Chuck Norris
The OK Corral in Tombstone, Ariz., was where Doc Holliday and Wyatt, Virgil and Morgan Earp fought the Clantons and McLaurys on Oct. 26, 1881. At the end of that 30-second showdown, Virgil and Morgan Earp were wounded, and three cowboys were dead.

President Barack Obama and House Republicans' showdown over the debt and deficit quickly is turning into Washington's OK Corral. And politicians on each side are trying to convince you which are Tombstone law enforcement (the good guys) and who the rogue cowboys (the bad guys) are.

The real problem is that though they accuse each other of being relentlessly uncompromising, partisan preference and self-preservation is too often each camp's greatest agenda. Compromise was an honorable concession in yesteryear, when two sides respectfully came together for the common good. Now it is a weapon used to pit your opponents against the American people -- in the arsenal to assassinate an opponent's character.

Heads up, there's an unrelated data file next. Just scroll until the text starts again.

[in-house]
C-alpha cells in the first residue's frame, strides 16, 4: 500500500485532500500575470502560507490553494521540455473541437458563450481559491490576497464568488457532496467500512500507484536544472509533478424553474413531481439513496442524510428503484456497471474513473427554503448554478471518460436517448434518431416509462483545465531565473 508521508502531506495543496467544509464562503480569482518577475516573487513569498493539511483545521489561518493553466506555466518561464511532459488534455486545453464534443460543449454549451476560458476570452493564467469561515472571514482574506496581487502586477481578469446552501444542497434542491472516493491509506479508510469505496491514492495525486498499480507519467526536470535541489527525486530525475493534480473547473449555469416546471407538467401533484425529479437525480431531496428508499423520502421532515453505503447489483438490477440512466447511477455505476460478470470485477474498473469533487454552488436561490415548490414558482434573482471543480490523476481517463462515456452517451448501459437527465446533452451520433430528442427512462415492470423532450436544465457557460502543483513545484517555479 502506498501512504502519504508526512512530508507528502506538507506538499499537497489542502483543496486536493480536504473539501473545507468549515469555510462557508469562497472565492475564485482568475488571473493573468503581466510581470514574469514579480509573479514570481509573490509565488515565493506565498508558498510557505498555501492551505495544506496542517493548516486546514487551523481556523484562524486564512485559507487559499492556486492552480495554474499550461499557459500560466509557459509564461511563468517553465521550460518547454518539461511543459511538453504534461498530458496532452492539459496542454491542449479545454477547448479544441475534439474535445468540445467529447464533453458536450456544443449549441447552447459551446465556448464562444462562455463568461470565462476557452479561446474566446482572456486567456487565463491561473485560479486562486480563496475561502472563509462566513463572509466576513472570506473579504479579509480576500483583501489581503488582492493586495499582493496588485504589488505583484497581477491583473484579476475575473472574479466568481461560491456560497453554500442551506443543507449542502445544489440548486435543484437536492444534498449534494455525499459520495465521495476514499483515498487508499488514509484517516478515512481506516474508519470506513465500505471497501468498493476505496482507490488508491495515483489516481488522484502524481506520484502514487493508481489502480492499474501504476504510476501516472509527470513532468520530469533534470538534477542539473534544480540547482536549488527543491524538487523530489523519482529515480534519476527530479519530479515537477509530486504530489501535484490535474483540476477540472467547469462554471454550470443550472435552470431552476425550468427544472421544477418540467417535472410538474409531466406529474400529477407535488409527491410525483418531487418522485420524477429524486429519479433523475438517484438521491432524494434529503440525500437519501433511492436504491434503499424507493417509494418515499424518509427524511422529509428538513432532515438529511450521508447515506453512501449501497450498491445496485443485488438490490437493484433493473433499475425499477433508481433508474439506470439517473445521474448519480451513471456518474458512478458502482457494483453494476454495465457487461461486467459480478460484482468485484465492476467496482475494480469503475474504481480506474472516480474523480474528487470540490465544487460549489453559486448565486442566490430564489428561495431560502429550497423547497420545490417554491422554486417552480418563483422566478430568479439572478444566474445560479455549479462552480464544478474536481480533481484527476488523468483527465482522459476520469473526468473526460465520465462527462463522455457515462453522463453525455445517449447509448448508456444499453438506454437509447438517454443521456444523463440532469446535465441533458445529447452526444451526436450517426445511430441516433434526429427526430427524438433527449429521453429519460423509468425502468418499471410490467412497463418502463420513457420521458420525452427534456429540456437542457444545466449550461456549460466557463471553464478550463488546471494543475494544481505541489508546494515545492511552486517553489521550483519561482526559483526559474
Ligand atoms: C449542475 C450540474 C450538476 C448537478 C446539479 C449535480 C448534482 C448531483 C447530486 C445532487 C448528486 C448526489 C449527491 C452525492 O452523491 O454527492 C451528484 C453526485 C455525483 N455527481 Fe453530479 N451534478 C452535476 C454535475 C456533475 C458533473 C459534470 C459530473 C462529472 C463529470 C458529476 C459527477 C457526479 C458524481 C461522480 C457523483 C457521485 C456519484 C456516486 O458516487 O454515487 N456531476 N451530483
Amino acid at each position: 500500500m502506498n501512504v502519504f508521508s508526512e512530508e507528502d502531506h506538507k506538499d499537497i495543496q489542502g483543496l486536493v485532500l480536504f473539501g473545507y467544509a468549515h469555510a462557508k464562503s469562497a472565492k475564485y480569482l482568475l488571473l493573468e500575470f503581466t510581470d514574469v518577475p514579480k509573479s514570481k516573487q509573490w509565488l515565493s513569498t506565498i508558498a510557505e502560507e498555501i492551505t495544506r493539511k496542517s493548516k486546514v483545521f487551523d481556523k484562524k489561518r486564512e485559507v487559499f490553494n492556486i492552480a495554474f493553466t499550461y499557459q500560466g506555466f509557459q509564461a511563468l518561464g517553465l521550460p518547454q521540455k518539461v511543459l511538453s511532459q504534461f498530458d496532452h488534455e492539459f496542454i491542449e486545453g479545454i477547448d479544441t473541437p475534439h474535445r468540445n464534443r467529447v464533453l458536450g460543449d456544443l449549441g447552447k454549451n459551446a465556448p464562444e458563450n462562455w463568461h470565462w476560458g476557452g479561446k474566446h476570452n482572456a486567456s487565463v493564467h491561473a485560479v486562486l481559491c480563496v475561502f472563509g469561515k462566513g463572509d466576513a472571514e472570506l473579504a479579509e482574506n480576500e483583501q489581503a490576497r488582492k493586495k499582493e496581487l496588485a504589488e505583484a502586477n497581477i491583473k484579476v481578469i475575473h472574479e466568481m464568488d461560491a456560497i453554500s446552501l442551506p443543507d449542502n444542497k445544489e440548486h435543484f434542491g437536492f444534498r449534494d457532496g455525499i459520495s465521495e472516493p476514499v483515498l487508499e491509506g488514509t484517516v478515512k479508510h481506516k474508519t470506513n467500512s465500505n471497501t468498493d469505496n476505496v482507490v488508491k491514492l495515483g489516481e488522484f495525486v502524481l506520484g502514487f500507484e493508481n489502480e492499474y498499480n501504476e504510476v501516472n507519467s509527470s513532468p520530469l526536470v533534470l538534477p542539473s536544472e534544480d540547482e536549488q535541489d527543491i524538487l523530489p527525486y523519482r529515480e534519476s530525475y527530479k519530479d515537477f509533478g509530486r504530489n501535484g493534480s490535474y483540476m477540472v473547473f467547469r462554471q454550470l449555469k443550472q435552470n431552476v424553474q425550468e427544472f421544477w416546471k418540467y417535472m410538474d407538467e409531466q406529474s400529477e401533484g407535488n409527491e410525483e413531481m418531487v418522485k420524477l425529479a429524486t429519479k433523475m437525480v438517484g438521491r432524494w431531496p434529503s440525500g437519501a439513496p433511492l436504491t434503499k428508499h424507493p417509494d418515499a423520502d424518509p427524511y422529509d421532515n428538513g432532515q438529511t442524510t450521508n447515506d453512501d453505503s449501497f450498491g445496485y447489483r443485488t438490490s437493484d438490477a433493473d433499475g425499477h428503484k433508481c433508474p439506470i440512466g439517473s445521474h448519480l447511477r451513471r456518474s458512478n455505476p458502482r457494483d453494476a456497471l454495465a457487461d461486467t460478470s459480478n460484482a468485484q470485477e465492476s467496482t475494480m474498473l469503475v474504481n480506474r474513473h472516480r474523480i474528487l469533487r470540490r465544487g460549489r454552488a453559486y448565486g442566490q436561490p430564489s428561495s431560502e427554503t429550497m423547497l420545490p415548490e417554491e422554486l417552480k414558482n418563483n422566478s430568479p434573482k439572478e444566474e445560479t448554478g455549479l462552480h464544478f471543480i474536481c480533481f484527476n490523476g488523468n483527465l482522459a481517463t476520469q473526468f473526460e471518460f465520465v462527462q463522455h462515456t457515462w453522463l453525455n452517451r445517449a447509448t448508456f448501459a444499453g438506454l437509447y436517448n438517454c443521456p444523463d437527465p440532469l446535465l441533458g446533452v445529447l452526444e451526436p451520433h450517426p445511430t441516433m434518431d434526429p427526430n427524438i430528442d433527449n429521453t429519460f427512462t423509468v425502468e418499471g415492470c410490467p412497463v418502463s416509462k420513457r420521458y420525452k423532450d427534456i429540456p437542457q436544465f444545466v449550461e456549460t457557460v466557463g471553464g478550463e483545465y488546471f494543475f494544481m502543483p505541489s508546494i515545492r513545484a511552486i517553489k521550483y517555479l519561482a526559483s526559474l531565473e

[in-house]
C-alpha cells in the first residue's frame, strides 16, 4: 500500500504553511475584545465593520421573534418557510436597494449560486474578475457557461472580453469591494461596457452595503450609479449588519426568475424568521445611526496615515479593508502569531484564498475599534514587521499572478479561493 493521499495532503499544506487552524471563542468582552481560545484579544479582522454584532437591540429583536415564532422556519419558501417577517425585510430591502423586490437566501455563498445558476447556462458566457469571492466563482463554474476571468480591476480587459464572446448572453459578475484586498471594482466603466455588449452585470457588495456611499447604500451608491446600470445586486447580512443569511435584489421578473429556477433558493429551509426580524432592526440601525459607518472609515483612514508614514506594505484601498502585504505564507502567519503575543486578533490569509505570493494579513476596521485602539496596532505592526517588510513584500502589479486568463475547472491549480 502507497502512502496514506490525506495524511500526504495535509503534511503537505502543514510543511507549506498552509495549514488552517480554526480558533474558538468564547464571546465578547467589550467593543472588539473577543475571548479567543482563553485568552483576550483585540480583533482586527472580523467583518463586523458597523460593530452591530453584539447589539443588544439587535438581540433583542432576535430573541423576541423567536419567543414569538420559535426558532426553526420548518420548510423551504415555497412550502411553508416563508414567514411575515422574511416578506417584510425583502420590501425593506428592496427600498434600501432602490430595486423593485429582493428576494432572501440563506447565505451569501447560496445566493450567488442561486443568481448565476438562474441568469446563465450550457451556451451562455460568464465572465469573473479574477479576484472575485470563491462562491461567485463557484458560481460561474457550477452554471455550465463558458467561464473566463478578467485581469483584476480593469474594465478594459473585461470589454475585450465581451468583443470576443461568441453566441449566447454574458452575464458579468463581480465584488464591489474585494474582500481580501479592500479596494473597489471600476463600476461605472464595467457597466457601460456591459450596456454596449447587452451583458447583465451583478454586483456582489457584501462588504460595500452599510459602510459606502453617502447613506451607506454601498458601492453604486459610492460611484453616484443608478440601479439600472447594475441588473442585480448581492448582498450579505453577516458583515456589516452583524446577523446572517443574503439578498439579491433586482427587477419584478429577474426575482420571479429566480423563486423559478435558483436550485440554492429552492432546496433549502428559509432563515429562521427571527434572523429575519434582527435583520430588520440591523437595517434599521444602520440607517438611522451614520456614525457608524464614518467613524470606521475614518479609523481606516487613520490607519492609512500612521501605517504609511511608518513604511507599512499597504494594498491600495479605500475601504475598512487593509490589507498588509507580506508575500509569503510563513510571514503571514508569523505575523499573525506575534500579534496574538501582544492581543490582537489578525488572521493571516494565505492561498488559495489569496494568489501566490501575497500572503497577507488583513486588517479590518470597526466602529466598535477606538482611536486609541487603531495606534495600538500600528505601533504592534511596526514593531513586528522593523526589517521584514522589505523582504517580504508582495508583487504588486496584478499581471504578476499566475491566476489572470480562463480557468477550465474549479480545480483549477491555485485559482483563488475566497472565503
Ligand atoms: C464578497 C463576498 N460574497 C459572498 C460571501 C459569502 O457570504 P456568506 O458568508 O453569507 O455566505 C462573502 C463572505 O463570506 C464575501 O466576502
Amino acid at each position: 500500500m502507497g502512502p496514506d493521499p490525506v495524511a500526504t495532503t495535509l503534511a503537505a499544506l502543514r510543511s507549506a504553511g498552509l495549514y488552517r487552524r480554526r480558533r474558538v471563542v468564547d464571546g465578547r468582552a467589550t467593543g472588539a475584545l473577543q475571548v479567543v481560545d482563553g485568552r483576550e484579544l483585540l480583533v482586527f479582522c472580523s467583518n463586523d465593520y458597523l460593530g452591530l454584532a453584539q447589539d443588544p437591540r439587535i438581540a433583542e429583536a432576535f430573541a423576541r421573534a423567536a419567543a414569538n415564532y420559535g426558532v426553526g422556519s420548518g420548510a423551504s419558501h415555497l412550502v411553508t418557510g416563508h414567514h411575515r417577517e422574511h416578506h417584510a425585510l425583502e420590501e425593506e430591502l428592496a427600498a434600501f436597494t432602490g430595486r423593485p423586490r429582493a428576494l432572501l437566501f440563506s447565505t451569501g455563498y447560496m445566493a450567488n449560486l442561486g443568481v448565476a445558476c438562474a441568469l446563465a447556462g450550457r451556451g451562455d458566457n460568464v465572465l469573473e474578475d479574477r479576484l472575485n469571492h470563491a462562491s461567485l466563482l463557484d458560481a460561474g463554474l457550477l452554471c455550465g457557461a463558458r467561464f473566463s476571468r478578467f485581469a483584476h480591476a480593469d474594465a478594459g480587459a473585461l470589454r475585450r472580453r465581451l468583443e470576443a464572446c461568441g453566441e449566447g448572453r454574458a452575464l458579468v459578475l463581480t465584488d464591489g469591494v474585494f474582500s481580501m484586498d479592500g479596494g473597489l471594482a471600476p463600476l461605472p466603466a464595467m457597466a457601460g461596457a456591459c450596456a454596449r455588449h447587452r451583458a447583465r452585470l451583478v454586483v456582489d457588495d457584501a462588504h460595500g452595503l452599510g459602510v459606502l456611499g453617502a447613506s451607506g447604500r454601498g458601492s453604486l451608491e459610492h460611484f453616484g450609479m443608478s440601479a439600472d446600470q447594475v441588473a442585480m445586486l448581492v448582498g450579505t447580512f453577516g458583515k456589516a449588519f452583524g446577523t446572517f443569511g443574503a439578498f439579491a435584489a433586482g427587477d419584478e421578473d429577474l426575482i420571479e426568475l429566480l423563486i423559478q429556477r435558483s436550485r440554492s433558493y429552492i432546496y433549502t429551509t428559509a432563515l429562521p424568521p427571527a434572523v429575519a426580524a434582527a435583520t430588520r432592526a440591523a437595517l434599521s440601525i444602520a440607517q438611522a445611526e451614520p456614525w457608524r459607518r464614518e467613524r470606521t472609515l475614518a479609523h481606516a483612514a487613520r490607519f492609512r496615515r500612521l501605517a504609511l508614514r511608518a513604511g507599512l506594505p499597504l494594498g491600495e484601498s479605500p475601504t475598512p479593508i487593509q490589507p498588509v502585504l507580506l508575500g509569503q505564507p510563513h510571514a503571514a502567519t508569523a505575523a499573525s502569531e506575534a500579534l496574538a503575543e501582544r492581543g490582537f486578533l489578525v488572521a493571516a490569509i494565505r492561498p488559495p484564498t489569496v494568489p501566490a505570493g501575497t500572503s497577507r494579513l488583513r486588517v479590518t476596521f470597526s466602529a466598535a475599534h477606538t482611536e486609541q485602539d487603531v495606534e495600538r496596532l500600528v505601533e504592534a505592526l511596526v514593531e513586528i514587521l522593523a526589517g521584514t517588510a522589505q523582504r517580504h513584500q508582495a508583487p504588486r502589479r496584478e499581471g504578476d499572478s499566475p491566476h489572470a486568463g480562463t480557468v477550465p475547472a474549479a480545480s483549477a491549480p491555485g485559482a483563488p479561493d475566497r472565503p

If I were in the Washington corral right now, this is what I would shout to those political yahoos: The issue and question shouldn't be what compromise can you make to acquire your partisan preferences, but what catalyst can you create to build up our economy?

There is no better example of extreme partisan politics and underhanded compromises than President Obama. Two weeks ago, in the heart of the Washington debt debates, he proposed a far-reaching debt reduction plan that would force Democrats to accept major changes to Social Security and Medicare. Sounds so compromising, doesn't it? But it is conditionally connected to the Republicans' support for a tax hike on households that earn more than $250,000 annually.

The politically devious aspect of that offer was that it had a twofold demise for Republicans if they rejected it. First, they would appear to be rejecting the heart of their political quest and plan, to cut spending. Secondly, they would be perceived by the public to be obstinate and uncompromising, unlike President Obama.

Mark Mardell, North America editor of BBC News, hit the nail on the head concerning Obama's modus operandi: "If the Republicans quit, refuse to do a deal in the face of what looks like the president being so willing to compromise that he is damaging his reputation with his own party, they will look like ideological hotheads."


Chuck Norris

Chuck Norris is a columnist and impossible to kill.